Effects of Burnout

Burnout is a complex phenomenon that manifests over a prolonged period of time (Smith, 2007). Because of the detrimental effects burnout has on an athlete’s performance and overall well-being, early detection is crucial (Smith, 2007). Acknowledging and addressing early symptoms can prevent burnout as well as major breakdowns. Symptoms include increased anxiety, depression, helplessness, sense of failure, inability to concentrate, chronic fatigue, insomnia, hyperactivity, abandonment of activities, and boredom (Schaufeli & Enzman, 1998). Although there are many symptoms of burnout, a person usually does not show all of them (Burisch, 2006).

Prevention and Intervention

Strategies for preventing burnout emphasize techniques that help athletes control stress and adjust to the conditions of sport participation (Coakley, 1992). This includes focusing training on improving all critical capacities which will increase the overall stress tolerance, and eliminating psychological and social stressors (Kellman, 2010; Hooper & Mackinnon, 1995). The basic assumption understood by psychologists is that there is a correlation between recovery and stress; as stress increases, increased recovery time is necessary (Kellman, 2010). However, burnout is amongst the repercussions that may form when there is an imbalancement between these two variables. Therefore to prevent burnout, athletes must learn to manage stress, set boundaries to prevent overextending, adopt healthy lifestyle habits, incorporate a balanced diet, and get proper exercise.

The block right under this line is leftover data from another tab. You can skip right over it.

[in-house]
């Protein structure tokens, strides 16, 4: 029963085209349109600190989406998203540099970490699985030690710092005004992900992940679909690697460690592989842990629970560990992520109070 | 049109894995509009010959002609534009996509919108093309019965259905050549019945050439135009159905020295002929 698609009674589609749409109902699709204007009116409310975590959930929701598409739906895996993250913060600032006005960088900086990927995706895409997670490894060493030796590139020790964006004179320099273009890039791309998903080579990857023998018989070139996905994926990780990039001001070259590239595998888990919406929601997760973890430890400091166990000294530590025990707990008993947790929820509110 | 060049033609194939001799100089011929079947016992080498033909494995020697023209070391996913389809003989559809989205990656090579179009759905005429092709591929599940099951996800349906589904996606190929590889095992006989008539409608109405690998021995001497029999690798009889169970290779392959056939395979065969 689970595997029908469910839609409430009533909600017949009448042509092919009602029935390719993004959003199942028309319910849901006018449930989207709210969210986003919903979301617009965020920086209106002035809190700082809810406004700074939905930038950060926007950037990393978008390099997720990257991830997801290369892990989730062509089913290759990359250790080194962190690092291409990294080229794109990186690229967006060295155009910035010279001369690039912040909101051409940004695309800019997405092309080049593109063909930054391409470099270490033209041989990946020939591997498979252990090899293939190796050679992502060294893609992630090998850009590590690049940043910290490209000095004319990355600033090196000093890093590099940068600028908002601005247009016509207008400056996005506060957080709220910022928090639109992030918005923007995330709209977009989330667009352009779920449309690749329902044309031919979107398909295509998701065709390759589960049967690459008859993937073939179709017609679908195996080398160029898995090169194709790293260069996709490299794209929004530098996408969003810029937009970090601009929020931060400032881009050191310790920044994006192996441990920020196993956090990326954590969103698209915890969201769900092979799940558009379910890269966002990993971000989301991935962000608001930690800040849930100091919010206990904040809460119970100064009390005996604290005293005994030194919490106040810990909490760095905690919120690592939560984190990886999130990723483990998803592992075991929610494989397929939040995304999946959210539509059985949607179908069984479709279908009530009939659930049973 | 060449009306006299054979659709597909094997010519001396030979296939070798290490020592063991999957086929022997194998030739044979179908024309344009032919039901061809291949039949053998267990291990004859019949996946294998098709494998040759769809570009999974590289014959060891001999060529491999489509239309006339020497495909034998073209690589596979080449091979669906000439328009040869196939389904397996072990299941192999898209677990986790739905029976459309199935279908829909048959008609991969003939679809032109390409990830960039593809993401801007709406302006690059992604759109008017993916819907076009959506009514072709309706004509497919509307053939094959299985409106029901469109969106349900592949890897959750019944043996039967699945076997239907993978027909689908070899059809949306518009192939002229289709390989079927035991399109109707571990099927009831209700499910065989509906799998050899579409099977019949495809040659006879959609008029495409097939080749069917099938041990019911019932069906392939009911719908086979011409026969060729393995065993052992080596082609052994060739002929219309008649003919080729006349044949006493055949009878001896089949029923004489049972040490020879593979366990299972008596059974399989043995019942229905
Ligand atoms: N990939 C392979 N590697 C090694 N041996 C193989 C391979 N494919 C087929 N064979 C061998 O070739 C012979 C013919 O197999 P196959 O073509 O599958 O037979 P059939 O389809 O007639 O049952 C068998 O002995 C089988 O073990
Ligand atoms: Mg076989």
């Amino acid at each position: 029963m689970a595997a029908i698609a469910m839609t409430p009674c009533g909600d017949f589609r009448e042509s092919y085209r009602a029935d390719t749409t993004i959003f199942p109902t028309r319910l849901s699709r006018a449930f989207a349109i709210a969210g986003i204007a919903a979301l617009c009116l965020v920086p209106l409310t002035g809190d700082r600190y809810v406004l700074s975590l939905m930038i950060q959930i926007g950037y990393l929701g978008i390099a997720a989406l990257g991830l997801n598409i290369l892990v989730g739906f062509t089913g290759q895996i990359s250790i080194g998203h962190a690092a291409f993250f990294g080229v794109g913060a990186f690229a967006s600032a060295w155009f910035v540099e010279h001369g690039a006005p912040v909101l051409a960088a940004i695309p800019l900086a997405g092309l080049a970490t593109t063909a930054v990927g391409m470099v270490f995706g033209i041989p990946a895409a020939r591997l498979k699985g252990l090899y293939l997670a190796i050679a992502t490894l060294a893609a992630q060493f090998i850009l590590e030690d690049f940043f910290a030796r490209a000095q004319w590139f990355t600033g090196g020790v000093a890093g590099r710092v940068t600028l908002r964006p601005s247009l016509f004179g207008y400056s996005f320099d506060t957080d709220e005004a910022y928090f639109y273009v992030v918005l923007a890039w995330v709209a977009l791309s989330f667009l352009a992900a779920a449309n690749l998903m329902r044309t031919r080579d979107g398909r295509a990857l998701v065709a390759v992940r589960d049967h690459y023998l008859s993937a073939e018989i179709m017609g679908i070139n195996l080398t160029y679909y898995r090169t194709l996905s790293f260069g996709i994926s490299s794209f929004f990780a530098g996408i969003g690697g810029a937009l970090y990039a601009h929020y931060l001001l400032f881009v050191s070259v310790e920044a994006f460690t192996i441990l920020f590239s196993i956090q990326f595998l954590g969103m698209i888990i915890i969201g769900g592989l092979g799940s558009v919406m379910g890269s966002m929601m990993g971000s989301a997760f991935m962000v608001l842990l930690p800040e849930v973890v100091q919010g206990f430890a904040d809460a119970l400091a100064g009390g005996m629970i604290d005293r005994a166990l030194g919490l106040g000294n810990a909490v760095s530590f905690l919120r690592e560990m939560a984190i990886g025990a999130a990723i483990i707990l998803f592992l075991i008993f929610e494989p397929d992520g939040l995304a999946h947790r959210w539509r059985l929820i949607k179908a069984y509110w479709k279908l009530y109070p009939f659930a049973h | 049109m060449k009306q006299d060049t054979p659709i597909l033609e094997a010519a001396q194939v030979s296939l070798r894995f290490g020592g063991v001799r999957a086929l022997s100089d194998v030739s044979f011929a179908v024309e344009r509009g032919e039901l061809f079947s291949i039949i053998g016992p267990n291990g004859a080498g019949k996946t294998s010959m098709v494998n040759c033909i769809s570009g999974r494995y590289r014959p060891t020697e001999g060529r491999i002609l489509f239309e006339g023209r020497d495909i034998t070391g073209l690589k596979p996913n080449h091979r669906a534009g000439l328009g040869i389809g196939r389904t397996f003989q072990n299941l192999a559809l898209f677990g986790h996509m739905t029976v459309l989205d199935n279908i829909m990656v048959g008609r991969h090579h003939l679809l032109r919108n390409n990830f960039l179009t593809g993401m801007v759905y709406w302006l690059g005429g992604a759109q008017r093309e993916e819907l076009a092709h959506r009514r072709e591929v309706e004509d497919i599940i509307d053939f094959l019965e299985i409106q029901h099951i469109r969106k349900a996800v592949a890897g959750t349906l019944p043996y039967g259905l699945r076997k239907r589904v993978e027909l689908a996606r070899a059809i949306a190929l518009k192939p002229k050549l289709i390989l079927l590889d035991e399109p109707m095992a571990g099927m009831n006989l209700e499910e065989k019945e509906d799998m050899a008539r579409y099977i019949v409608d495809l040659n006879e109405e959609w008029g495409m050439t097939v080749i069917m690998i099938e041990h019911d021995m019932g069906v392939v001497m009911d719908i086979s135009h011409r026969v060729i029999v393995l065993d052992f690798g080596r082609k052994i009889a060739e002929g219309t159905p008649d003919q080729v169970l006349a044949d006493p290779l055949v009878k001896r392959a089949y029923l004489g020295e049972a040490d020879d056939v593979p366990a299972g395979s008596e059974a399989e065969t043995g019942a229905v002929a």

When action is not taken to prevent burnout and the athlete is pushed beyond their limit, it is important to take the necessary steps for the athlete to recover. The amount of time needed for an athlete to recover from burnout depends on several variables including the severity of the burnout, amount of social support given to the athlete, and the individual’s capacity to recover with the help of professional medical support such as a sports psychologist, nutritionist, and other personnel (Lehmann, Foster, Gastmann, Keizer, & Steinacker, 1999). Seeking medical and social support, cutting back on commitments, and re-evaluating priorities are crucial in order for an athlete to fully recover.

Psychotherapeutic approaches such as group therapies that are focused on changing the ways in which an individual perceives and deals with situations are also recommended (Salmela-Aro et al., 2004). Intervention programs have about 80% success rate with depreciating burnout, and may include online counselling, cognitive behaviour training, relaxation techniques, psycho-social skill training, communication training, and relaxation training (Awa, Plaumann, and Walter, 2009). However, the most effective way to combat burnout is to postpone the activity, or take time off, in order to fully improve the state of mind and overall well-being of the individual (Kellman, 2010).